Capital gains tax on a four unit that I lived in for 4 years-1031

4 Replies

Hello BP! I have a few questions regarding the sale of my four unit apartment that should be a CPA's dream! I bought the building in 2013 for 74,000 as a three unit that needed work. I since converted it into a four unit and lived in one of the units from 2013-2017. I now have a buyer interested in the property for 165k. So... (1) Since I lived in the property for two of the last five years am I exempt from all of the capital gains, or a quarter of the gains? (2) I have a HELOC (home equity line of credit) on the property that I did not utilize. Can I use the HELOC before the sale to add more debt to the property to lessen the gains? Is that frowned upon? (3) I will be looking to do a 1031 exchange if I need to. The purchase I have in negotiation would be a portfolio of several rentals that would be purchased under owner financing. Can I still utilize a 1031 exchange for the down payment to the seller with a seller financed deal? Any help on this would be greatly appreciated!

Thanks!

Tom Bryan

@Thomas Bryan ,  It's not nice to upset CPAs this time of year....:)  Actually your questions are pretty straightforward.

1. You will be exempt from 1/4th of the gain up to the limits of the sec 121 exclusion assuming that all units are identical and your accountant set up the depreciation schedules with those equal allocations.

2. The amount of loan does not impact that amount of gain recognized.  So tapping the heloc prior to sale will not save you taxes.  In fact it will jeopardize your 1031 if you choose to go that route.  Your gain is determined by the difference between your adjusted cost basis (acquisition plus cap expenditures minus depreciation) and the net sales price - debt is not a factor.

3. Absolutely - purchase of a property with owner financing is the same as a purchase with bank financing.  As long as you purchase at least as much as you sell and use all of the proceeds in the next purchase you will completely defer all tax in the 1031.

4. You didn't ask but to confirm - yes you can combine sec 121 primary residence exclusion and a 1031 exchange to complete eliminate and defer all tax on gain from the sale - a great strategy.  The gain from the primary is tax free and you can do what you want with it.  the gain from the sale of the investment allocation is tax deferred indefinitely.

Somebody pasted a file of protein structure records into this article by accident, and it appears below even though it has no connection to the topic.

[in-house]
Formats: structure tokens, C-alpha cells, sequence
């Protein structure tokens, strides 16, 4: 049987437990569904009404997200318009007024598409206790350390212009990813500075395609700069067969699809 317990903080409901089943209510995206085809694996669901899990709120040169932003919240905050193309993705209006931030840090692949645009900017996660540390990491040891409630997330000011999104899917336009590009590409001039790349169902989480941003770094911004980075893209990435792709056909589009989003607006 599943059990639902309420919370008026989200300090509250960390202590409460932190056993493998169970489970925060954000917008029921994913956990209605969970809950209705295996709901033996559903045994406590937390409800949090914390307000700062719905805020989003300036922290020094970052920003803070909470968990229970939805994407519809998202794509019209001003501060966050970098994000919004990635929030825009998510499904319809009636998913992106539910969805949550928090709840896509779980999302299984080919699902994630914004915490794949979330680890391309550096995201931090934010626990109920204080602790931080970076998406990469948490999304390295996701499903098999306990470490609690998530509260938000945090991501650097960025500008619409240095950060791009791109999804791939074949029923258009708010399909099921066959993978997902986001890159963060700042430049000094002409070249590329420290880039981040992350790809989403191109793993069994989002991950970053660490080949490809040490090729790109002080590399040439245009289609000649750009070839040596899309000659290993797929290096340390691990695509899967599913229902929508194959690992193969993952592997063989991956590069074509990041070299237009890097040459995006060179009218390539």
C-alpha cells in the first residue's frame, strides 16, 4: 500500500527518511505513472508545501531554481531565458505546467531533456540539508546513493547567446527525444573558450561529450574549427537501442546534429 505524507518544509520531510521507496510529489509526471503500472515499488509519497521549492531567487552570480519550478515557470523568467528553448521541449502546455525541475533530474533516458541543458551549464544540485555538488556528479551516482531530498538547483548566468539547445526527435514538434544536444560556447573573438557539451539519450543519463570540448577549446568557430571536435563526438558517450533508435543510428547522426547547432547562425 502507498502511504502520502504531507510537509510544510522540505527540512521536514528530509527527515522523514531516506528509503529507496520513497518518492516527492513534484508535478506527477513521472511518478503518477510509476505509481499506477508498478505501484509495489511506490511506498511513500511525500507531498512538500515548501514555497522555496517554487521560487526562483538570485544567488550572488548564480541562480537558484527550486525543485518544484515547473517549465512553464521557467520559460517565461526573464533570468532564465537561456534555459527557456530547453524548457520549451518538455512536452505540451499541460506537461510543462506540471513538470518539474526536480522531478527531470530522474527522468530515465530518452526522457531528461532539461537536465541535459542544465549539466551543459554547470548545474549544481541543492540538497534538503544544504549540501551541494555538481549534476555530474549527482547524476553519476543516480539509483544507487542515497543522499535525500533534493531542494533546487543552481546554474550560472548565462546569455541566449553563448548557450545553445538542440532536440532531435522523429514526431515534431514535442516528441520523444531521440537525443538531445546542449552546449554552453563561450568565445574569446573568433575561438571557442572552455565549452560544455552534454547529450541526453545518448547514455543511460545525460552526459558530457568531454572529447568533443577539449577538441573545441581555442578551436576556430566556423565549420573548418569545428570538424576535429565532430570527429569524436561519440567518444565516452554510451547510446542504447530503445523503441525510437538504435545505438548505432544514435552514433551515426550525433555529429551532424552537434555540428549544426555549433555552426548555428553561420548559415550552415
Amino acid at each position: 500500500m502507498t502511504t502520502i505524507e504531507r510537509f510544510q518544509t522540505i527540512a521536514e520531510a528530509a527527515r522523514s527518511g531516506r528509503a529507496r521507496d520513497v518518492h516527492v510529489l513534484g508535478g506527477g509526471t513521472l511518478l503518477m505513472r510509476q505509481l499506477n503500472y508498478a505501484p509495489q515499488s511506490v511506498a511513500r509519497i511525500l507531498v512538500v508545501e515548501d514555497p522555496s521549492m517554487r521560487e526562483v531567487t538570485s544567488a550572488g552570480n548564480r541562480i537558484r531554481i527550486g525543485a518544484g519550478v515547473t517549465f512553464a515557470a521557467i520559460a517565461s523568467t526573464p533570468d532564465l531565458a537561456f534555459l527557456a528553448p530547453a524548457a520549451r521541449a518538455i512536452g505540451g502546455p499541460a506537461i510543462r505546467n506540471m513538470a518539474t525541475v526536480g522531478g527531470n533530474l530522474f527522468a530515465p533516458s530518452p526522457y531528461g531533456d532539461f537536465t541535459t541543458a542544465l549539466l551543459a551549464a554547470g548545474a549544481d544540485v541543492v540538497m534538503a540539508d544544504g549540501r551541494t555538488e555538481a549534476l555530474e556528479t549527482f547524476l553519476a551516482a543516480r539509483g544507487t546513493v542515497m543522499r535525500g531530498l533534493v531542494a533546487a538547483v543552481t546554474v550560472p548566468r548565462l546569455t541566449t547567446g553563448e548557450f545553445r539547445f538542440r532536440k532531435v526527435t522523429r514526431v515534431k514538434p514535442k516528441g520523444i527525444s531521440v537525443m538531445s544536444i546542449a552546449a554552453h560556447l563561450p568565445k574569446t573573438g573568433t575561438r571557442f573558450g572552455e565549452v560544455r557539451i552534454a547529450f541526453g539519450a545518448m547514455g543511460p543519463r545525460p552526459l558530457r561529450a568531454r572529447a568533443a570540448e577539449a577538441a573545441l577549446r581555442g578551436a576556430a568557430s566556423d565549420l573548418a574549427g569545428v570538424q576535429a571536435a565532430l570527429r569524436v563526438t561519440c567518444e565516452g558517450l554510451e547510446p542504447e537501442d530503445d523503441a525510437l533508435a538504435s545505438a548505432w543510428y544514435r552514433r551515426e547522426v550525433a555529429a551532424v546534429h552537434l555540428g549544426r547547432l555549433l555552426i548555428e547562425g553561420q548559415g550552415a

@Dave Foster in your experience do you know if there are any lenders (that will lend in CA) that will lend on an owner-occupied triplex or fourplex where a portion of the downpayment comes from a 1031 exchange? I spoke to a lender at Wells Fargo and a mortgage broker and both said they've never heard of this being an option as far as getting approved for a loan. So I figured I'd ask a 1031 accommodator. Thanks!

@Eugene Rogachevsky , This doesn't surprise.  And it's not just a CA issue.  The larger the institution the narrower their lending parameters.  that being said I'd look at the regional/community bank sector.   Many times they'll have the flexibility to actually look at the nature of the purchase.  I'd also look to other mortgage brokers.  We've had some questioned that way over the years.  And a few where the lender just couldn't see to do it.  But not many.  And those folks always found back up lenders.

From a 1031 perspective there is absolutely nothing wrong with it. And it's easy to source and document the cash. Could there be new FHA guidelines I'm not aware of - you bet. What do some of the lending folks here on BP say? Are the actual restrictions on FHA in a 4 and less multi where the down payment is coming from a 1031? . I have friends in the banking industry that tell me every day the worst place to borrow money from is a bank! They're too busy making money on account fees, over drafts and personal credit.

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